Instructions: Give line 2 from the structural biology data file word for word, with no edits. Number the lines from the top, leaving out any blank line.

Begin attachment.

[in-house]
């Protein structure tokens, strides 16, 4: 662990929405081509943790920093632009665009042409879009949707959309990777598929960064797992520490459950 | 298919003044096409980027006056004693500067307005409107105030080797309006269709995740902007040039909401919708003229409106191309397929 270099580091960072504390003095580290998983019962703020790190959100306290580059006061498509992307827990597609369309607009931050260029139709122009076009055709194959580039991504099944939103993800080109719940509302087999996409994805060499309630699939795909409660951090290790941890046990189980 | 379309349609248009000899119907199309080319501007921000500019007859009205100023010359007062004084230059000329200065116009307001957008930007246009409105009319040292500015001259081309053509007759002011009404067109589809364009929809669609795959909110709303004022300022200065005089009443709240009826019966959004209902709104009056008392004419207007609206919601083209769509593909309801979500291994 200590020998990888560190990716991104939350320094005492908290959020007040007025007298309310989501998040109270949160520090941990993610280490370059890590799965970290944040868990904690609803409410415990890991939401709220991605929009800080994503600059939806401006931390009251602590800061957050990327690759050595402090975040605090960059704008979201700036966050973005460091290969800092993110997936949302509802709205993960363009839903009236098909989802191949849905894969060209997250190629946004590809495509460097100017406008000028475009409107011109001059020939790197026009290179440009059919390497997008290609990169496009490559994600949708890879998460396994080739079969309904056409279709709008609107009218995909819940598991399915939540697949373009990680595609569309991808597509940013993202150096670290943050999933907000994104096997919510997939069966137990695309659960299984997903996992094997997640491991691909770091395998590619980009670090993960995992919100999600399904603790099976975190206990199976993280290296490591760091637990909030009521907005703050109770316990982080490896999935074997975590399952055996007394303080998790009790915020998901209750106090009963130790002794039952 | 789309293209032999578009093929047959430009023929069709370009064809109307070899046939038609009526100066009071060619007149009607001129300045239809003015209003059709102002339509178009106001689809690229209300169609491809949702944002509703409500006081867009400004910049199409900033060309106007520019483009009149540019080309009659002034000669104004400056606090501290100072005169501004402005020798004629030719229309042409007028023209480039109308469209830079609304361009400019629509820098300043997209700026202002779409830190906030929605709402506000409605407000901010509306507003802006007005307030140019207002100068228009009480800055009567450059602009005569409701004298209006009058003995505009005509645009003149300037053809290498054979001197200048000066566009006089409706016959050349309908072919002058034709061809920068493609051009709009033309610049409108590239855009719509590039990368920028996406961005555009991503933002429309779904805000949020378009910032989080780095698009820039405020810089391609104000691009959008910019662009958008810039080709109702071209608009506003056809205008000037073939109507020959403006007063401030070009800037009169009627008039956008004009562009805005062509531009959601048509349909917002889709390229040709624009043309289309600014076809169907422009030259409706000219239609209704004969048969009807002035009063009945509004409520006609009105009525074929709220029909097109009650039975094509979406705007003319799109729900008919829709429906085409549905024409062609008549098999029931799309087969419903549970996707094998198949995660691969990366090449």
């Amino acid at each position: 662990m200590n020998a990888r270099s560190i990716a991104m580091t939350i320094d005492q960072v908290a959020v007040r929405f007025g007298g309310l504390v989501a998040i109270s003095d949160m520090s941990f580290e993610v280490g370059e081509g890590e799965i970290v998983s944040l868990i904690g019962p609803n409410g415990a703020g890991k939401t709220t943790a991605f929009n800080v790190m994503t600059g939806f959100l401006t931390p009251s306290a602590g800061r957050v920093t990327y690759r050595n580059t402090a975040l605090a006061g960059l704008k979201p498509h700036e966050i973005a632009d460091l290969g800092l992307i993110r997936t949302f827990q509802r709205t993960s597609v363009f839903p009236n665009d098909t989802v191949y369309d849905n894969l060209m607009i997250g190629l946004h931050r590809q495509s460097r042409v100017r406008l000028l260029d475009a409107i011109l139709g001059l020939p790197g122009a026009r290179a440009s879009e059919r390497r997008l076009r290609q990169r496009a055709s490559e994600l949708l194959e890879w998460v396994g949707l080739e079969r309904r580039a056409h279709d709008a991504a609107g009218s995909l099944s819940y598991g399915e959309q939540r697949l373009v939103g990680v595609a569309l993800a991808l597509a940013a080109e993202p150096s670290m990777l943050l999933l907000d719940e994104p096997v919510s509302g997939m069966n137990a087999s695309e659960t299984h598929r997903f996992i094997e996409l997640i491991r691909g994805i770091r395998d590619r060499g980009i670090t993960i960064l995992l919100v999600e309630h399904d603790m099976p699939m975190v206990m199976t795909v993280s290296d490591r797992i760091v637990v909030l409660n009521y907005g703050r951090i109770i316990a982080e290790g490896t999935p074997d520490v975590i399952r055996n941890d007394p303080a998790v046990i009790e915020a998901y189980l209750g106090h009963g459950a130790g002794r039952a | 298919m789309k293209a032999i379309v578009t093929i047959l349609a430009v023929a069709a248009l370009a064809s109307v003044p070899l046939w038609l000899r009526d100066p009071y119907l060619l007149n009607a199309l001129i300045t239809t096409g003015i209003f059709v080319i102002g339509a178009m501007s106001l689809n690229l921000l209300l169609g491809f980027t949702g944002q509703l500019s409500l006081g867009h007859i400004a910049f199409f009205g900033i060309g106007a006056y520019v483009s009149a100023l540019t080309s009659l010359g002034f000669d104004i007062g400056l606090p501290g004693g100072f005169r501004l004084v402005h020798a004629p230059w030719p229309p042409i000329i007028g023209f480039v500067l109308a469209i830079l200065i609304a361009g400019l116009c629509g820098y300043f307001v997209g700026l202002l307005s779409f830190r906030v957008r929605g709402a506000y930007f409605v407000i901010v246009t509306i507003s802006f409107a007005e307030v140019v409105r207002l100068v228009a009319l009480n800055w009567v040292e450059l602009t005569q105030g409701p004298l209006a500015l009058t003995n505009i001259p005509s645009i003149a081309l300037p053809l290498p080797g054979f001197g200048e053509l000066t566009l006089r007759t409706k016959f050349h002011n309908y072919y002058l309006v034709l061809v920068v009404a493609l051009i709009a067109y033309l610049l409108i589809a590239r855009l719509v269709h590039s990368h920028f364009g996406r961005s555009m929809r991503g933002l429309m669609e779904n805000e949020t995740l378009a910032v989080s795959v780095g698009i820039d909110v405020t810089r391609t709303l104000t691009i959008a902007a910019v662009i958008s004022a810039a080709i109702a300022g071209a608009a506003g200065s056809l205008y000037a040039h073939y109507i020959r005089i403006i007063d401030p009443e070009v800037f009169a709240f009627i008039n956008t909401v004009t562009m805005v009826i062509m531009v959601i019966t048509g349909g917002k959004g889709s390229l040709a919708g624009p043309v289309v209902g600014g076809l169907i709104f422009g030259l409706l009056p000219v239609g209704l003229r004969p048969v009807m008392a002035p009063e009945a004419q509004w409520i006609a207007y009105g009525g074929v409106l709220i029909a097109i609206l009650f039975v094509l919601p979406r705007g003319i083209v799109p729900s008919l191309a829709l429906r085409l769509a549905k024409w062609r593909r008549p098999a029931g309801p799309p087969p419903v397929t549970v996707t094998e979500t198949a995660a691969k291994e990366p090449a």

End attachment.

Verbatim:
């Protein structure tokens, strides 16, 4: 662990929405081509943790920093632009665009042409879009949707959309990777598929960064797992520490459950 | 298919003044096409980027006056004693500067307005409107105030080797309006269709995740902007040039909401919708003229409106191309397929 270099580091960072504390003095580290998983019962703020790190959100306290580059006061498509992307827990597609369309607009931050260029139709122009076009055709194959580039991504099944939103993800080109719940509302087999996409994805060499309630699939795909409660951090290790941890046990189980 | 379309349609248009000899119907199309080319501007921000500019007859009205100023010359007062004084230059000329200065116009307001957008930007246009409105009319040292500015001259081309053509007759002011009404067109589809364009929809669609795959909110709303004022300022200065005089009443709240009826019966959004209902709104009056008392004419207007609206919601083209769509593909309801979500291994 200590020998990888560190990716991104939350320094005492908290959020007040007025007298309310989501998040109270949160520090941990993610280490370059890590799965970290944040868990904690609803409410415990890991939401709220991605929009800080994503600059939806401006931390009251602590800061957050990327690759050595402090975040605090960059704008979201700036966050973005460091290969800092993110997936949302509802709205993960363009839903009236098909989802191949849905894969060209997250190629946004590809495509460097100017406008000028475009409107011109001059020939790197026009290179440009059919390497997008290609990169496009490559994600949708890879998460396994080739079969309904056409279709709008609107009218995909819940598991399915939540697949373009990680595609569309991808597509940013993202150096670290943050999933907000994104096997919510997939069966137990695309659960299984997903996992094997997640491991691909770091395998590619980009670090993960995992919100999600399904603790099976975190206990199976993280290296490591760091637990909030009521907005703050109770316990982080490896999935074997975590399952055996007394303080998790009790915020998901209750106090009963130790002794039952 | 789309293209032999578009093929047959430009023929069709370009064809109307070899046939038609009526100066009071060619007149009607001129300045239809003015209003059709102002339509178009106001689809690229209300169609491809949702944002509703409500006081867009400004910049199409900033060309106007520019483009009149540019080309009659002034000669104004400056606090501290100072005169501004402005020798004629030719229309042409007028023209480039109308469209830079609304361009400019629509820098300043997209700026202002779409830190906030929605709402506000409605407000901010509306507003802006007005307030140019207002100068228009009480800055009567450059602009005569409701004298209006009058003995505009005509645009003149300037053809290498054979001197200048000066566009006089409706016959050349309908072919002058034709061809920068493609051009709009033309610049409108590239855009719509590039990368920028996406961005555009991503933002429309779904805000949020378009910032989080780095698009820039405020810089391609104000691009959008910019662009958008810039080709109702071209608009506003056809205008000037073939109507020959403006007063401030070009800037009169009627008039956008004009562009805005062509531009959601048509349909917002889709390229040709624009043309289309600014076809169907422009030259409706000219239609209704004969048969009807002035009063009945509004409520006609009105009525074929709220029909097109009650039975094509979406705007003319799109729900008919829709429906085409549905024409062609008549098999029931799309087969419903549970996707094998198949995660691969990366090449």